Most villages and towns, not hopelessly prostrate before the aggressive inroads of an unromantic civilisation, possess one or more “Lovers' Walks,” for which an avenue of trees to line the path seems to be a great recommendation. Trees and their fruit have had much to do with the mysteries of love. Our own Hallowe'en rites are proof of this, in the burning of hazel nuts to discover the matrimonial future, as graphically described by Burns. Akin to this game is the custom among young girls in Belgium on St. Michael's Day. They mix together full walnuts with nuts that have been emptied, but sealed up again; then, blindfolded, they take one at random. She who gets a full one will soon get a husband ; if an empty one, she will continue a “wanter." When two Greek lovers part, they exchange, as a test of fidelity, the halves of a leaf of plane tree. When they next meet, each produces his or her half; both together must form a complete leaf, or the courtship would be imperilled. Roman lovers used to plant a rose-tree on the grave of a sweetheart dying before marriage. In some Danubian districts, a young woman is engaged to her lover when he offers and she accepts an apple, which is an essential symbol of nuptial gifts. In Southern Italy, when apples are served at a wedding dinner, each guest takes one, and, having made an incision, he puts a piece of silver in it. All the apples are then handed to the bride, who bites into the apples, and retains the money as a luck-penny. Sicilian girls, on St. John's Day, throw apples from their windows to the street, and then watch who will pick them up. If a man does so, the girl will be married within a year; if a woman, no marriage that year; if the person looks at it, without touching it, that foreshadows early widowhood for her; if a priest passes first, the girl will die unmarried. At marriage ceremonies in Corsica, the church-door is decked with garlands of laurel, supposed to prevent domestic brawls. Formerly, near Bologna, when a daughter was born, it was the custom, if the family could afford it, to plant 100 poplars, of which great care was taken till the girl's marriage, when they were cut down and sold, to provide a dowry for her—the most sensible thing recorded of all these curious practices. It had probably been derived from a Roman usage of planting cypresses on the birth of a girl, the trees being called, from that time, her dowry.

(To be continued.)

THE MASSACRE OF THE ROSSES.—The Christian Leader says regarding this pamphlet:—“The remarkable change for the better that has come over the public sentiment in regard to the Highland crofters receives a striking illustration in the story of a pamphlet, Zhe Massacre of the Aosses in Strathcarron, by Donald Ross (Inverness: A. & W. Mackenzie). [Price sixpence.] It was first published little more than thirty years ago, when the horrible incidents it narrates took place; but the impression it made, save in a limited circle of sympathetic souls, was comparatively slight, and so rare had the pamphlet become that, when collecting materials for his “History of the Highland Clearances,” Mr. Mackenzie of Inverness was unable to procure a copy. Having now succeeded in recovering one, he has reprinted it; and, at length, three decades after the faithful Highland citizen of Glasgow wrote it with his heart on fire, the story procures an audience. Truth to tell, the nation thirty years ago did not adequately realize the barbarous cruelties that were being practised upon the peasantry of the Highlands. Mr. Ross called the attention of the LordAdvocate of the day to the shocking work that was wrought in Strathcarron in 1854 upon an inoffensive people who had paid their rents regularly, but were being evicted from the land their forefathers had cultivated for centuries, in order to make room for sheep. Like his successor in office in our own day, the only reply his lordship vouchsafed was to the effect that the majesty of the law must be vindicated : Happily, the nation is now thoroughly aroused on this subject; and never again will it be allowed to sink out of sight until an honest endeavour has been made by the legislature to rectify the evil. The Bill at present before Parliament is insufficient, evading the most essential points, especially that which relates to the absolutely needful enlarging of the crofts; and continued agitation, deepening in intensity, is therefore inevitable. With upwards of a hundred true and resolute friends in the House of Commons, the croster's case is no longer hidden away, and his ultimate deliverance is certain.”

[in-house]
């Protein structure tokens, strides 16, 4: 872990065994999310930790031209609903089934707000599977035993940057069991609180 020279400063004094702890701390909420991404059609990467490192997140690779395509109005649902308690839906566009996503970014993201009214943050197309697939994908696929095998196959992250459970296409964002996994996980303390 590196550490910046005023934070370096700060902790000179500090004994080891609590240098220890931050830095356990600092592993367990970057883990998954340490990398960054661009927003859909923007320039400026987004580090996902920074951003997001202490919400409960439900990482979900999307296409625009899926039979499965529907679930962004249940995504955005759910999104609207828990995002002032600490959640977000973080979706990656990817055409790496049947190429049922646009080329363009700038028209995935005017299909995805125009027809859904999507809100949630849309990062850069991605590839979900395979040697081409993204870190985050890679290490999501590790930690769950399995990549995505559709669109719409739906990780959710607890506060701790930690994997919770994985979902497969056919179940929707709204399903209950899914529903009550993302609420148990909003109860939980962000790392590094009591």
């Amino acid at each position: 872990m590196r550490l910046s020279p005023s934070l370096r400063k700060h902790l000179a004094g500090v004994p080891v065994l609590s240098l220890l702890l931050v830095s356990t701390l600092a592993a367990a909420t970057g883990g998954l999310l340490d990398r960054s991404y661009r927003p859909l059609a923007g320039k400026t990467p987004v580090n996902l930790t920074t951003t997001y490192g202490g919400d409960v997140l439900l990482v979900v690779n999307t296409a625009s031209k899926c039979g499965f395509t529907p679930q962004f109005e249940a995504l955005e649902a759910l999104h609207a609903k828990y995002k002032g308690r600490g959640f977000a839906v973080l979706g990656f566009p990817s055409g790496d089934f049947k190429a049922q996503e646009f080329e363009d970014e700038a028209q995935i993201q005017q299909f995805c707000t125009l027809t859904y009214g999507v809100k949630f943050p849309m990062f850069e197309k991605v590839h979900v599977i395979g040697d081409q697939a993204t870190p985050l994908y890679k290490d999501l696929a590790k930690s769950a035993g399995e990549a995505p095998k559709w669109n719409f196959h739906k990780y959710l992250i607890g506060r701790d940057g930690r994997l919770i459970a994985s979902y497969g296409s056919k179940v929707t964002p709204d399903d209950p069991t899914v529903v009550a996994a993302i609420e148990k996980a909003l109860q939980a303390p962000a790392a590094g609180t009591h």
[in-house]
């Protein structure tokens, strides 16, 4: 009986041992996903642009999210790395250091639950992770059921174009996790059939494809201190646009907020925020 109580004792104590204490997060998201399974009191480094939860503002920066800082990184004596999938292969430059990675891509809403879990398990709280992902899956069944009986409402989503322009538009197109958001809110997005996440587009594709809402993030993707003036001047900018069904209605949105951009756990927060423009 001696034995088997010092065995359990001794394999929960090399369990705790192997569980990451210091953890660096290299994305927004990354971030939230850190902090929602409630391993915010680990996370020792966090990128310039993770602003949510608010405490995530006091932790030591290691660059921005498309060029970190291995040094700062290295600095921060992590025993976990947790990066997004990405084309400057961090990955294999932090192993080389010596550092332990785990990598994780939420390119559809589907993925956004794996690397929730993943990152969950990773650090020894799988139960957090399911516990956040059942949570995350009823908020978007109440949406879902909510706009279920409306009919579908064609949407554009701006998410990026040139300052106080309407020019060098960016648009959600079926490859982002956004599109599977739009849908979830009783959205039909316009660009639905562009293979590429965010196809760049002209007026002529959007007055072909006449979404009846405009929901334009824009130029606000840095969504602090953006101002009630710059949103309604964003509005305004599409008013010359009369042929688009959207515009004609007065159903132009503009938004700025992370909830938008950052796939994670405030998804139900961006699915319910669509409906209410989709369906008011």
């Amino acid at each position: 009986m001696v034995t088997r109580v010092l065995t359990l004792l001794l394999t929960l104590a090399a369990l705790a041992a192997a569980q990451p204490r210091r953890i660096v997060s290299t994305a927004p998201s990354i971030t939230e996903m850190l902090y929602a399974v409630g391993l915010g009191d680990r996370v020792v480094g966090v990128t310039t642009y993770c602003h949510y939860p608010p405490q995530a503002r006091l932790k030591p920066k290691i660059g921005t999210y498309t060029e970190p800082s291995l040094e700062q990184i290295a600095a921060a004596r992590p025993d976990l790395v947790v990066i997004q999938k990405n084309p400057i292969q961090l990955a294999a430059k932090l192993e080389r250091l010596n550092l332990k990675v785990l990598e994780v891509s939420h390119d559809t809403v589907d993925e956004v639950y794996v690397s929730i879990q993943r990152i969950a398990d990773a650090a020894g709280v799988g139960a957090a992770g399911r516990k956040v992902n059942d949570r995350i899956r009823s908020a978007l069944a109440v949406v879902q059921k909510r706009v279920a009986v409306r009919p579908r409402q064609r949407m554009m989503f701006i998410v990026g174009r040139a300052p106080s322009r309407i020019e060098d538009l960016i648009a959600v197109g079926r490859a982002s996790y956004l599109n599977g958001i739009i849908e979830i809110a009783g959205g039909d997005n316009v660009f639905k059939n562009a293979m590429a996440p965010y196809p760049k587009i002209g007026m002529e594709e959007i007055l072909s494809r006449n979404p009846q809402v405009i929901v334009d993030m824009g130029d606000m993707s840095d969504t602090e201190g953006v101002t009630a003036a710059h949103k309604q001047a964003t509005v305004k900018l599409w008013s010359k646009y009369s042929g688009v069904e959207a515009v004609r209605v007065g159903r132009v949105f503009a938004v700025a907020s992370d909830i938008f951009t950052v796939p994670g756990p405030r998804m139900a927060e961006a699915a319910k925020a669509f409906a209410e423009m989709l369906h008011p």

THE following verses were composed on a half-tide spring-well in the shores of LochEriboll, Sutherlandshire; and the legend concerning it runs thus:–Many years ago, on a communion Sabbath in the heat of summer, the services were held on the hillside, and the people were parched with thirst. Many of them had travelled far; the services continued until late in the afternoon, and there was no water to be had, the brook having run dry. One good man knelt in his distress on the seashore and prayed for relief, and, immediately, this spring bubbled up, pure and sweet, amidst the rough pebbles of the shore; he told the others, and they all crowded to it, with thankful hearts, and were refreshed. Since composing this poem, I discovered another spring of the same kind in the shore of Fassiefern, Lochiel-Side, entirely covered at half-tide, and, when the sea recides beyond that again, its waters are cool, sweet, and refreshing.


What hath made thee, little fountain,
Spring beneath the ocean's flow,

Where a bird will never seek thee,
Where the grass can never grow 2

Sweet thy waters are, O springlet,
Yet, how wild is thy unrest;

Ever, while the tide is flowing,
Hidden in the ocean's breast.

Springlet, I would rather see thee
Shining in the leafy grove,

Where, at noon or dewy evening,
Hind and fawn would lightly rove.

Where the stag would come at dawning,
From his lofty mountain bed,

Eager for the crystal waters,
That had made his coat so red.

Where the hunter's eye would seek thee,
Coming wearied from the hill,

And he'd bound away so lightly,
When he'd drink from thee at will.

Where the little birds, in joyance,
Would refresh their tuneful throats,

Ere they woke the fragrant woodlands
With their wild and gladsome notes.

Where thou would'st a trysting place be
For the maiden fair and young,

Where she'd list the honey'd whispers,
From her lover's ardent tongue.